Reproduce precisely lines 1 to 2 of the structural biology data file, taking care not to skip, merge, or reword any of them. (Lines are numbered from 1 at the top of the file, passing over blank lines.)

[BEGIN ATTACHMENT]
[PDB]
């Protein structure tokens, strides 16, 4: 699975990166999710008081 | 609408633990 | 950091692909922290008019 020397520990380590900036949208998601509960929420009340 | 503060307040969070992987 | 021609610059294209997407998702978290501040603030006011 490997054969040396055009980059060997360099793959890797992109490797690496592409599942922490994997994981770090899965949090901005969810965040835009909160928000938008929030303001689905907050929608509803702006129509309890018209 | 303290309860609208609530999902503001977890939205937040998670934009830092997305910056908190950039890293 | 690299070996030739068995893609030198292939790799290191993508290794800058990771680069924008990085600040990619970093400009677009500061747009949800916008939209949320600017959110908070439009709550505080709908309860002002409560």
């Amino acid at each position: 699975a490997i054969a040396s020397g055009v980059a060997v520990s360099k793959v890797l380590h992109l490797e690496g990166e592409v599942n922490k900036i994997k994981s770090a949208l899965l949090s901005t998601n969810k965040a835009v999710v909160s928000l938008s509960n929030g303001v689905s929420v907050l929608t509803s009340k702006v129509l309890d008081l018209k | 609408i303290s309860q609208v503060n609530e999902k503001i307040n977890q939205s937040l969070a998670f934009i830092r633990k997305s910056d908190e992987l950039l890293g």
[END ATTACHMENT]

[PDB]
């Protein structure tokens, strides 16, 4: 699975990166999710008081 | 609408633990 | 950091692909922290008019 020397520990380590900036949208998601509960929420009340 | 503060307040969070992987 | 021609610059294209997407998702978290501040603030006011 490997054969040396055009980059060997360099793959890797992109490797690496592409599942922490994997994981770090899965949090901005969810965040835009909160928000938008929030303001689905907050929608509803702006129509309890018209 | 303290309860609208609530999902503001977890939205937040998670934009830092997305910056908190950039890293 | 690299070996030739068995893609030198292939790799290191993508290794800058990771680069924008990085600040990619970093400009677009500061747009949800916008939209949320600017959110908070439009709550505080709908309860002002409560």